This past week, I had a conversation with a young man who was interested in writing. He enjoyed working with words when he wrote business correspondence, and he believed he had a knack for finding the right words for whatever he was writing. He admitted that he didn’t read that much, mostly just what he saw on the internet which sounded like maybe news or commentary sites. I’m not certain what it was he wanted from me. To tell him he was already a writer? To tell him how to be a writer? I suspect that he didn’t know anything about it and wanted me to tell him. I gave him a catalog of writing classes from The Loft and encouraged him to look it over, see if anything appealed to him and pursue it.
Have any of you had a similar experience? What do you say?
I’m used to more specific questioning or someone telling me that they are writing a short story/novel/essay collection and they want to know something specific about what they’re writing. This is the first time I’ve encountered someone who was thinking of writing rather than just sitting down and doing it, then trying to figure out what it was all about.
So really, what makes a writer? Is it publication or is it writing all the time? Is it the compulsion to write? The need to write vs. the desire to write? Business writing is different from creative nonfiction or fiction, and yet, there are freelance writers who specialize in writing for business, for corporate communications departments. They consider themselves writers (as do I). And some of them are also writing other things — short stories, plays, etc. Writing is everywhere, if you think about it. This is the point the inquiring young man made to me. Yes, it is. And if he wanted to do that kind of writing, more power to him. I hope that he looks through The Loft’s catalog and sees for himself that there’s a lot more to writing than he thinks. He did mention that he thought he could write his own story — autobiography or memoir, I don’t know — but I felt at a loss as to what to say. Why think about it? Why not just do it?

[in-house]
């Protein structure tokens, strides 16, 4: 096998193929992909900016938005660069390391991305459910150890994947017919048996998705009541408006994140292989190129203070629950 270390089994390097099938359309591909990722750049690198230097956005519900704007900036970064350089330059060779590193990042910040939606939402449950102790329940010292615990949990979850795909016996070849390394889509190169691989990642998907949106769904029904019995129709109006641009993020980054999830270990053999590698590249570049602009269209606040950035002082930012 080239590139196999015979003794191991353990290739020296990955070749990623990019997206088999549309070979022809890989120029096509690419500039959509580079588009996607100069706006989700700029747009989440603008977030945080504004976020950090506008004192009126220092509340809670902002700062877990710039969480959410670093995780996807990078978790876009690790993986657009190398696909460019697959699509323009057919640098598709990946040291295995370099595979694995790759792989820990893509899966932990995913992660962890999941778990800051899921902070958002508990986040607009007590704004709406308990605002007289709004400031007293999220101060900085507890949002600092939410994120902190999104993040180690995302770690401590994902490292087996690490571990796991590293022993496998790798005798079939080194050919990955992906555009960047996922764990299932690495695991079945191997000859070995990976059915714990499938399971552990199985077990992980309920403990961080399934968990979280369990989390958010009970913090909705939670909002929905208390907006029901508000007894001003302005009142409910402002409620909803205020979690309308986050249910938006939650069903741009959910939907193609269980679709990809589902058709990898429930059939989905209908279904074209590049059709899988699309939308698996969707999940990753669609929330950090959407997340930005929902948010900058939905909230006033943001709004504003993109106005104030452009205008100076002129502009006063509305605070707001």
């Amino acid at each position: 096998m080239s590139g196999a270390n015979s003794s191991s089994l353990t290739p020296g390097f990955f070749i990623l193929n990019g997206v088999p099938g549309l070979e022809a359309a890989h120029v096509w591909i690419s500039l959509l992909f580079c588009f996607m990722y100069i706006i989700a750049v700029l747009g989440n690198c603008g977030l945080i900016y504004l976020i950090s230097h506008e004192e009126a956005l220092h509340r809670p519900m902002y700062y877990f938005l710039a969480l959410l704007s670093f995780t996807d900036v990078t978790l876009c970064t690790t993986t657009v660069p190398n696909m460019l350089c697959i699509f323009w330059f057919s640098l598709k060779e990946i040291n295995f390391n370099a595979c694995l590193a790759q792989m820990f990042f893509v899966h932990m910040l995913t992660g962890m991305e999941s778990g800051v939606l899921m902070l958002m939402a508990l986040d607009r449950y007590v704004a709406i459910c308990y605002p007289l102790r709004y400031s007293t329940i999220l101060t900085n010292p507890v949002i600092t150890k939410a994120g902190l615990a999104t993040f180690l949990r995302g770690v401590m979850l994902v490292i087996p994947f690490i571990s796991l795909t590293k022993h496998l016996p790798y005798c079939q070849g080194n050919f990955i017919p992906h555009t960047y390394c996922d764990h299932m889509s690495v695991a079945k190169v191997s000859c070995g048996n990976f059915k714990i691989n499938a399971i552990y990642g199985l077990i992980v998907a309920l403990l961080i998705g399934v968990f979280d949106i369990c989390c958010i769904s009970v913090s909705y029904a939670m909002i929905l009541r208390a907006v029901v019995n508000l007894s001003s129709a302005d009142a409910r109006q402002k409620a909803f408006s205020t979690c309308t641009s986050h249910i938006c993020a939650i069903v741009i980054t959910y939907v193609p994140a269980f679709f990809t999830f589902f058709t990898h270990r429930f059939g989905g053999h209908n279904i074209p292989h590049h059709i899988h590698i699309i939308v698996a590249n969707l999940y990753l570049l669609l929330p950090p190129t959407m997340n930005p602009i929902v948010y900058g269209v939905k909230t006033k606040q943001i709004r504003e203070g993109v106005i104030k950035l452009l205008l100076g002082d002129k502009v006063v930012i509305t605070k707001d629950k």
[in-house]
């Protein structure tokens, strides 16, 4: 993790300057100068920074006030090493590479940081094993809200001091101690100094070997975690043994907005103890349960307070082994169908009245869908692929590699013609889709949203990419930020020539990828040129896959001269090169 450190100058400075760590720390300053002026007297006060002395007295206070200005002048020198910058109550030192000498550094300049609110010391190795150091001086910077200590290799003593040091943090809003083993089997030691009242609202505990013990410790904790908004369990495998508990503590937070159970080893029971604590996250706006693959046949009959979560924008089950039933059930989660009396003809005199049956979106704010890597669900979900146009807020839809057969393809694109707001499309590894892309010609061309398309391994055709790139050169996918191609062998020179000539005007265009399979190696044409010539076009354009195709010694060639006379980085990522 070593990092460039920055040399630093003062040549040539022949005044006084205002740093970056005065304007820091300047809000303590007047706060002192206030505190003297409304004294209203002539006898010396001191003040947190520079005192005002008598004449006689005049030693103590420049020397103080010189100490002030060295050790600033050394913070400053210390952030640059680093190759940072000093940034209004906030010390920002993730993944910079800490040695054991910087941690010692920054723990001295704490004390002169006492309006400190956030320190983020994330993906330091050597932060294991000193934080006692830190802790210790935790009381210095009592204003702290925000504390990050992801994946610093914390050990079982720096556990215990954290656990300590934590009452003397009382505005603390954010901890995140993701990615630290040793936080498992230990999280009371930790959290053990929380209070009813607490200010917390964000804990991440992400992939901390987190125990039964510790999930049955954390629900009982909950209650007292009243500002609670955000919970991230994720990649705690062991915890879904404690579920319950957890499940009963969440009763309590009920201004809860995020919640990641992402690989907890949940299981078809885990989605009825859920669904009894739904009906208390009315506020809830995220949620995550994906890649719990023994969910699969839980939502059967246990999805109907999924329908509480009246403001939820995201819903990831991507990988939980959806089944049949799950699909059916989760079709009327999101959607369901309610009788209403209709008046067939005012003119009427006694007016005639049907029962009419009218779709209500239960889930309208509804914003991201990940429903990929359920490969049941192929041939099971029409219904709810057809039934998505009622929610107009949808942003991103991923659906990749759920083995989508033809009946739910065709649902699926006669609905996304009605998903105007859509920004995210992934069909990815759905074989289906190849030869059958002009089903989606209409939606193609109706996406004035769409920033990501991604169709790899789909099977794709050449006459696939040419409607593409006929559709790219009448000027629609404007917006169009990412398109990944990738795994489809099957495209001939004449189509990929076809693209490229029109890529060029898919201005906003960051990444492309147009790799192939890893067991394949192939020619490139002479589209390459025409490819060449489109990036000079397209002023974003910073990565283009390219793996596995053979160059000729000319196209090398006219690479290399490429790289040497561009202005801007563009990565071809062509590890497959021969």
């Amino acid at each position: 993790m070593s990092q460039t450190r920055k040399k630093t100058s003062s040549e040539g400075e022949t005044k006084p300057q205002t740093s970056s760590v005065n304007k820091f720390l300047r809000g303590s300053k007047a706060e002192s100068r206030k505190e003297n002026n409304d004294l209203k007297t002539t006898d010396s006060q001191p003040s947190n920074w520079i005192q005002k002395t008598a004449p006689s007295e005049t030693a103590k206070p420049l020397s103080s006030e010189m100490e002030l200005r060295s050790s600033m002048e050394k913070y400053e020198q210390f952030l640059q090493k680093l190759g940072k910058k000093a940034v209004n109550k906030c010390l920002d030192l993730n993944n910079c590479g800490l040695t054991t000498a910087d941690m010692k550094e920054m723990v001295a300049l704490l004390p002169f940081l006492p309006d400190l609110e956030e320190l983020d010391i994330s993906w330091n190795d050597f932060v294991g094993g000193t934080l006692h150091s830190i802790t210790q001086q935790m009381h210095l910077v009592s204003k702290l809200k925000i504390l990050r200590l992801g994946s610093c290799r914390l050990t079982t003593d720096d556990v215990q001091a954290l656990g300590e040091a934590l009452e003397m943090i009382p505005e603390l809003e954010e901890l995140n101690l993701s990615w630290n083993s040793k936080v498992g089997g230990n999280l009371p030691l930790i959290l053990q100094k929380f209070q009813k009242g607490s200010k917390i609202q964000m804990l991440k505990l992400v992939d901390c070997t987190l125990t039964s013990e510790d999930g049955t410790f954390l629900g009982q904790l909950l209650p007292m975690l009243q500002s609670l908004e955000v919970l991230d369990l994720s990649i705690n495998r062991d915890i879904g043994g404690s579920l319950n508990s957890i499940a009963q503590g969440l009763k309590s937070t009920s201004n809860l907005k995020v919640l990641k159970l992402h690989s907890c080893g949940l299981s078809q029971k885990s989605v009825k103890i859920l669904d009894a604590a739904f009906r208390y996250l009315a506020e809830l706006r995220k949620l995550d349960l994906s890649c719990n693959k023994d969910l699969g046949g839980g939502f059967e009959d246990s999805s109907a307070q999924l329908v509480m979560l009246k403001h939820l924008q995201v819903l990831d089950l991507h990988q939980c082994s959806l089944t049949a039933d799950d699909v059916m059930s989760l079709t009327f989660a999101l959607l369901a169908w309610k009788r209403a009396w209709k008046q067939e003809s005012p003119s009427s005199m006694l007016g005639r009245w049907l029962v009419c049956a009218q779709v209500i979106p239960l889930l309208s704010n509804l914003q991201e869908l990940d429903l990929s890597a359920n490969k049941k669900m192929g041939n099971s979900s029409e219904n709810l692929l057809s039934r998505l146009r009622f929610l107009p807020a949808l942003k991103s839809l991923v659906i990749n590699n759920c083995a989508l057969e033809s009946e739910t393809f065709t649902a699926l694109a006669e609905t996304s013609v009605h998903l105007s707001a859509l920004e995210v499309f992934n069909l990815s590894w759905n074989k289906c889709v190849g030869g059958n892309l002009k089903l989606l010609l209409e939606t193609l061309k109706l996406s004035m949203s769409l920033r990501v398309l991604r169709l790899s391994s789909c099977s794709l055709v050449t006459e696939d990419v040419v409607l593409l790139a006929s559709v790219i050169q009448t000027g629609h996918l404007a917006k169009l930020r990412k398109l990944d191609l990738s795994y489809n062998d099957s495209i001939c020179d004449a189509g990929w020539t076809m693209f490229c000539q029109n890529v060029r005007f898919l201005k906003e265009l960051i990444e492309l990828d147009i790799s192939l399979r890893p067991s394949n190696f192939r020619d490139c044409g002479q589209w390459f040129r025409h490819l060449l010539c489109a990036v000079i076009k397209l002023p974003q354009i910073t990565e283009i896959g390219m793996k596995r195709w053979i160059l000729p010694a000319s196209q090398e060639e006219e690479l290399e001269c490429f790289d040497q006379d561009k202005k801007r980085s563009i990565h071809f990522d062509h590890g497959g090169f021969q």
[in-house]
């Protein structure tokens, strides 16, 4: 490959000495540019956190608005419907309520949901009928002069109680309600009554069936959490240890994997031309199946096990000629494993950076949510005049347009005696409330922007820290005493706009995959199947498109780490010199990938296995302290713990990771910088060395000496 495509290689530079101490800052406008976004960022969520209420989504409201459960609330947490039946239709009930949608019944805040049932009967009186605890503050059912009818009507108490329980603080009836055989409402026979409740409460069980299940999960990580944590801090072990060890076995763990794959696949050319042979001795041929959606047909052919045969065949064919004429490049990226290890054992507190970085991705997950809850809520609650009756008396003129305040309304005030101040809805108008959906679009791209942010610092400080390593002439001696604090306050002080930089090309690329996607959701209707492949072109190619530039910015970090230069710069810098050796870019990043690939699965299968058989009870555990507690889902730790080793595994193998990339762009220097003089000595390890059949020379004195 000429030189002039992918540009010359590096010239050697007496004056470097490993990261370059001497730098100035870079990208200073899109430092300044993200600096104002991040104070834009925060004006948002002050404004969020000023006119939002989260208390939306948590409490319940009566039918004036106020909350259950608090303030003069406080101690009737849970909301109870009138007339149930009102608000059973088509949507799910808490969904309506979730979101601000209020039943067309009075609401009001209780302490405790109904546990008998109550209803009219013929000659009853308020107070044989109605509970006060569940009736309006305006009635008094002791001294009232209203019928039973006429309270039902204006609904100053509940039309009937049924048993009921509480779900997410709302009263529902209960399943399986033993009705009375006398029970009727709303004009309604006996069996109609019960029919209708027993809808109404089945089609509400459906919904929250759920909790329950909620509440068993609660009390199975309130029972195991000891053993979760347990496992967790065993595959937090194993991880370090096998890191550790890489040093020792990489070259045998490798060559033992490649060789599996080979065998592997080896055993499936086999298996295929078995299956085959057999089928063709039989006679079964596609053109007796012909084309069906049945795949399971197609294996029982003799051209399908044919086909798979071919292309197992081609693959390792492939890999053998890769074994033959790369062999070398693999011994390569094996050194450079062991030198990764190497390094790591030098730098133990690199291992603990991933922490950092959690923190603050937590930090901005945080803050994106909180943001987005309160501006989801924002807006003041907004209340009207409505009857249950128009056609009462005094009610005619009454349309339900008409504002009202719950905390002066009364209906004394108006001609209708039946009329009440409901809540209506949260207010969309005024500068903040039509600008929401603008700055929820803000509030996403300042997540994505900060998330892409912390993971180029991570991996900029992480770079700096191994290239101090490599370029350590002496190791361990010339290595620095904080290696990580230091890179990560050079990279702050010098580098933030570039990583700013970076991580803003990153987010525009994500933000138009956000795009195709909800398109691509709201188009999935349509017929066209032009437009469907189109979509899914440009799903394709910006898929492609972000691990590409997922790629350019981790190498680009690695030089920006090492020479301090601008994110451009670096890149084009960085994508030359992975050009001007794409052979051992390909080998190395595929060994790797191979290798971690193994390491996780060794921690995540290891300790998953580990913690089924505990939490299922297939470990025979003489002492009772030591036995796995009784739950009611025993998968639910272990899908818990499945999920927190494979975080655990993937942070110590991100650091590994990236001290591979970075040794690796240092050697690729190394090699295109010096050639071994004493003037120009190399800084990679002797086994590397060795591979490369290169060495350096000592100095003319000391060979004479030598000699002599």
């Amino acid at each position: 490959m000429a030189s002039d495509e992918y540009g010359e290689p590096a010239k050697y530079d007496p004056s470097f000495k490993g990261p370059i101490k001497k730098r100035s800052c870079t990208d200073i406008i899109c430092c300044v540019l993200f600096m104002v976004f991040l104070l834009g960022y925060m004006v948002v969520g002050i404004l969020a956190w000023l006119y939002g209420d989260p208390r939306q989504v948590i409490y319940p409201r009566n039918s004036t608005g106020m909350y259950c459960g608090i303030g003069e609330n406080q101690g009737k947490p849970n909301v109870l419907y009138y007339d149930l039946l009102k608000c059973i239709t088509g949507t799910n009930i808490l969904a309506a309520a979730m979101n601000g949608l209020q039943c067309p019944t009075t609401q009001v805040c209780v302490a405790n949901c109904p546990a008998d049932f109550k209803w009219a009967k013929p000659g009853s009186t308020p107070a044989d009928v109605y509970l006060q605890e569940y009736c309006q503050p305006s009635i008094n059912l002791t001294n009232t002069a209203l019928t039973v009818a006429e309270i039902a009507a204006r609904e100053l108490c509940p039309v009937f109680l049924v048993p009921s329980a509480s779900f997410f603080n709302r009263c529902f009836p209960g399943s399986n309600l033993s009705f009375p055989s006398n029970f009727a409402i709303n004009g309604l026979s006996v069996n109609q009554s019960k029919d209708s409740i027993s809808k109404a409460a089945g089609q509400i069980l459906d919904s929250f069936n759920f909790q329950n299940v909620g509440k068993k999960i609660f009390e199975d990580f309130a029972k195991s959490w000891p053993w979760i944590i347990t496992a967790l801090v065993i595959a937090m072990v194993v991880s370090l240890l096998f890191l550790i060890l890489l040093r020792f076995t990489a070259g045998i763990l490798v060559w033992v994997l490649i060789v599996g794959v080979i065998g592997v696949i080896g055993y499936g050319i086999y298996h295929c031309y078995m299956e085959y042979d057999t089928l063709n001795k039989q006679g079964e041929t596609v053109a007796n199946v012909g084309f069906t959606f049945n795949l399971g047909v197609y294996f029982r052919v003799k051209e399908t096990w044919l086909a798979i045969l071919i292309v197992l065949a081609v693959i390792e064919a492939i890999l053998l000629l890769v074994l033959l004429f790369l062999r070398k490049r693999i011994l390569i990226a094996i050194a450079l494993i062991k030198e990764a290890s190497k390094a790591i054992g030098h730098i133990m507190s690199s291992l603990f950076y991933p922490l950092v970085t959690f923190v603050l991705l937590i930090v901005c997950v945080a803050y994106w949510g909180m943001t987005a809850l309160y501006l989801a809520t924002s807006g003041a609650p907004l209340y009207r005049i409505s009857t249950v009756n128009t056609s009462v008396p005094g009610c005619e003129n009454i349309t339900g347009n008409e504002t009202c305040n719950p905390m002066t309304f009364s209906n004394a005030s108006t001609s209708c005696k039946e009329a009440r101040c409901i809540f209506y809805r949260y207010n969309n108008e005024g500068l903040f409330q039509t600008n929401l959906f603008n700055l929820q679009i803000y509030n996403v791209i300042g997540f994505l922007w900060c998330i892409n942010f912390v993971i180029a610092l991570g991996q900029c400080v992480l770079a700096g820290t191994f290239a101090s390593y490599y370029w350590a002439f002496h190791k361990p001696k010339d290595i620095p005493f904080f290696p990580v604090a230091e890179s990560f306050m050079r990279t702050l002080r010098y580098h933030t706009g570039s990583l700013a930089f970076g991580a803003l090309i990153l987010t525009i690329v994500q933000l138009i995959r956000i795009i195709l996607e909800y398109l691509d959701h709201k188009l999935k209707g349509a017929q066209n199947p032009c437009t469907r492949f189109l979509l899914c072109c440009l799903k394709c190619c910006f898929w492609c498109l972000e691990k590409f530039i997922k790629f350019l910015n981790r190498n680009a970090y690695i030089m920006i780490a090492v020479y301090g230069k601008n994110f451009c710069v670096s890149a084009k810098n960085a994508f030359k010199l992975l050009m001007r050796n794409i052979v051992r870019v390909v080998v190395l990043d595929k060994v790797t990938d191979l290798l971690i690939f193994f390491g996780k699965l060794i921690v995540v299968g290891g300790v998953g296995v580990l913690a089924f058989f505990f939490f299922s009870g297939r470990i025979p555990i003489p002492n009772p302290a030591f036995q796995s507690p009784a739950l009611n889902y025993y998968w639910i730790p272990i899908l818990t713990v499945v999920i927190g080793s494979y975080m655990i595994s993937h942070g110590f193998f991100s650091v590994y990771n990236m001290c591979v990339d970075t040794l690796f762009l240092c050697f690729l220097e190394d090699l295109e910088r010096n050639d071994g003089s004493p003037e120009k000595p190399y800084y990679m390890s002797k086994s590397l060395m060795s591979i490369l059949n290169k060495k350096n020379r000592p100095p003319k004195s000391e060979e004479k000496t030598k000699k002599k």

What makes a writer? I have to say that the writers I know don’t think about it, they do it. Sure, they think about the stories they’re working on, or the ideas that they’re developing for a book or script, but they don’t talk so much about it or just think about it. They sit down at some point and just write. And it’s hard. In my confusion, I forgot to tell the young man that it was difficult to do it well. Yeah, it looks easy — everyone has written something: grocery lists, letters, emails, thank you notes, etc. But to sustain a reader’s interest over a period of pages, that’s something else entirely.
This morning, while cleaning out email (it’s amazing how much it piles up in my mailbox over 5 days), I stumbled onto a note from a writer named Hope Clark — she publishes a newsletter called Funds for Writers that I subscribe to. Her note discussed approaching each day as the best day for writing, even when your writing is going badly. Even when the writing sucks, it’s still something you can work with to make it better.
Hope Clark quoted Neil Gaiman in an interview in which he talked about what writing is like, and I loved the quote so I’d like to share it with you. It describes accurately, I think, what writing is like:
“The process of writing is not necessarily an enjoyable one. The process of writing is way up there with ditch digging. You write a novel a word at a time. And this will go on for hundreds of pages.”
I’d like to add, that while you’re digging for words in the ditches of life, it’s always a sunny day.